This post originally appeared on Orphan Road.
The interview provides some interesting insight, and even the most die-hard transit supporters shouldn’t be afraid of rigorous criticism, so give it a listen. MacIsaac’s not road crazy, he mostly wants to beef up bus service, especially around the Eastside, and not design a system where all routes lead to Seattle.
Now, to address what I thought were a few misconseptions.
First, MacIssac argued that Sound Transit wasn’t providing service from, for example, Auburn to Redmond, or Lynwood to Seattle.
Well, sort of. When the Eastside link is built, you’ll be able to ride Sounder to King Street and transfer to light rail. The whole commute will probably take an hour, which is far less than the equivalent highway trip will be in 2028.
Second, Sound Transit estimates the ST2 package will cost each household $125 per year. MacIssac adds up the total amount spent, divides by the number of households, and comes up with a number that’s about 2.5 times larger.
Here we’re just confusing our means and our medians. ST’s PR guy sort of cleared this up, but he rushed past it pretty quickly. ST’s calculation of $125 is based on the median household, which is more accurate because it doesn’t get skewed by high-income RTID residents like this guy.
Third, RTID and ST claim the package will cost $16B or so, MacIsaac, taking into account the decades of finance charges and interest on the bonds, comes up with $39B.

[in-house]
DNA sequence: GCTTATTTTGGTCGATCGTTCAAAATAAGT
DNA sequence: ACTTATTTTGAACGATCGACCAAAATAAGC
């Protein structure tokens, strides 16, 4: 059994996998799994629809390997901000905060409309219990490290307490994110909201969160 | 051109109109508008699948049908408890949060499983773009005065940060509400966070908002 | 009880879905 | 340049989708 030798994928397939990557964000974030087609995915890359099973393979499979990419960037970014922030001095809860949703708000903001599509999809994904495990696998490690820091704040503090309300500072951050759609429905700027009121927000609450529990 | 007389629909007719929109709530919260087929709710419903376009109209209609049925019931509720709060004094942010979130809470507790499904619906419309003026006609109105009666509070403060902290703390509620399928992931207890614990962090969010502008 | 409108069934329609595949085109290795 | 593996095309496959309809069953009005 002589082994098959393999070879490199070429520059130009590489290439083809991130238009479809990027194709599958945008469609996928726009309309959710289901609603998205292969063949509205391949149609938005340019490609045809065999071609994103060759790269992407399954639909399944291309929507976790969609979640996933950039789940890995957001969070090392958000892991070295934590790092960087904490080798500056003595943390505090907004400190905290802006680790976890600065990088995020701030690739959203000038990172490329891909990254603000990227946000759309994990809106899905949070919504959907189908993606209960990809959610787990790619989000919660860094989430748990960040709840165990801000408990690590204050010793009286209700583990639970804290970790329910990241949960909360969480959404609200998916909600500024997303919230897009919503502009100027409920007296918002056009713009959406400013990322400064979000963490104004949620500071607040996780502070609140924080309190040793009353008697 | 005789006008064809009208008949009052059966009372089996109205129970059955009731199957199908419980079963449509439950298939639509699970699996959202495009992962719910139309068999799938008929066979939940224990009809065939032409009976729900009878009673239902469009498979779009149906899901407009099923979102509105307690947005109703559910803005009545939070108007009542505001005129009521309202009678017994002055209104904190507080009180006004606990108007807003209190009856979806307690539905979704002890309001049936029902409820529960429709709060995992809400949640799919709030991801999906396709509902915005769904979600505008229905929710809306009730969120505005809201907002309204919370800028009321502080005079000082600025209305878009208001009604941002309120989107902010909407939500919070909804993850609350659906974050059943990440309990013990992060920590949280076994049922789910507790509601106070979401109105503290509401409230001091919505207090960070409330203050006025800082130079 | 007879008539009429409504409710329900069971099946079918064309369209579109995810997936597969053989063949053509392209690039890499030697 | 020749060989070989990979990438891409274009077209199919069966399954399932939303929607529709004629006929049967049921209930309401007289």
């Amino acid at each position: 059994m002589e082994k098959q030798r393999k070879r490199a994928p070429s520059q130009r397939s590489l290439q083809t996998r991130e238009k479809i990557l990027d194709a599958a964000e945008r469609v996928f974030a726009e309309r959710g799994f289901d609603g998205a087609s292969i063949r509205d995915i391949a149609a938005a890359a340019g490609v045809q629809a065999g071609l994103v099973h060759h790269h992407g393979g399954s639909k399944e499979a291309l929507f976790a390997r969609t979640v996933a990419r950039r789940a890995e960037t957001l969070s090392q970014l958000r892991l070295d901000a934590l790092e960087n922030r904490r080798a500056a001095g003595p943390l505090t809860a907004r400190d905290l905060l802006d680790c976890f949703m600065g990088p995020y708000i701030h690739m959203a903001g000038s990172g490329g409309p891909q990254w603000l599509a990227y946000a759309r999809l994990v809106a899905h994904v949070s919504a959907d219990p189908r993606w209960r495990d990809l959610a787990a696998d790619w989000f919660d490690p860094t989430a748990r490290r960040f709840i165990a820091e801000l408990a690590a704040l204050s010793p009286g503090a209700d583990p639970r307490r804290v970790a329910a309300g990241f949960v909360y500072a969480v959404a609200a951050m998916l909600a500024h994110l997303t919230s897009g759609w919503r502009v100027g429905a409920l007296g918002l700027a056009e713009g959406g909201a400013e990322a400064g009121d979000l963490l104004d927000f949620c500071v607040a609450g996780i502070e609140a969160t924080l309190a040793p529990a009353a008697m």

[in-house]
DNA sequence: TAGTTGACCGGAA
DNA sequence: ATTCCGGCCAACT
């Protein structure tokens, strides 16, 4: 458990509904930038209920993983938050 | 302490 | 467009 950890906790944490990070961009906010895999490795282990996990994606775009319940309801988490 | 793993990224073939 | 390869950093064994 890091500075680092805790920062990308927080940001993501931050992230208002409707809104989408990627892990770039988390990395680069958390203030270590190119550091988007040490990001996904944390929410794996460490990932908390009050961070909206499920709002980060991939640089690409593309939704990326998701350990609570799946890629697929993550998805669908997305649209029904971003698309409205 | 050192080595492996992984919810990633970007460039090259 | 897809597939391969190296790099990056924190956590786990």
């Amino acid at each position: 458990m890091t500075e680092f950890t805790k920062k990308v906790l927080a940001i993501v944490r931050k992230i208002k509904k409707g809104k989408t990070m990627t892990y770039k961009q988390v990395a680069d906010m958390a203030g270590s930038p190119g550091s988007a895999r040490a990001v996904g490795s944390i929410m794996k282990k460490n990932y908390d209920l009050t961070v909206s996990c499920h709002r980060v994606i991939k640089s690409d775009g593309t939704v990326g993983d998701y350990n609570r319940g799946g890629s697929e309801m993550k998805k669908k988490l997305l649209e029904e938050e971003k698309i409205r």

That’s perfectly true. However, it’s also misleading, because humans don’t use interest charges in ordinary conversation. When I buy a $400,000 house, I don’t go around telling people it’s actually an $840,000 house, even though that’s how much I’m paying over the course of a 30-year mortgage. Same with my car, or any other major expense.
It’s a worthy cautionary note, though. The monorail failed because people balked at the $11B price tag, with interest, that amounted to FIVE times the $2B cost. ST’s finance charges well within reasonable limits, so it’s misleading to call it out or make an issue out of it.
Fourth, MacIsaac laments the fact that only 1% of riders use transit, so rail lines are of little use.
Well, this is really the crux of the road-vs-rail debate, so there’ll be other times to rehash it. But for now let’s just take note of what’s been happening along the light rail route through the Rainier Valley. Tons of houses and condos being built, and the line won’t open for two years. There’s no way you’d have seen that kind of development along a bus route. Point is: build it and they will come. With gas headed for $4/gallon this summer, people are starting to relocate around transit hubs. Give them the choice, and they’ll take it.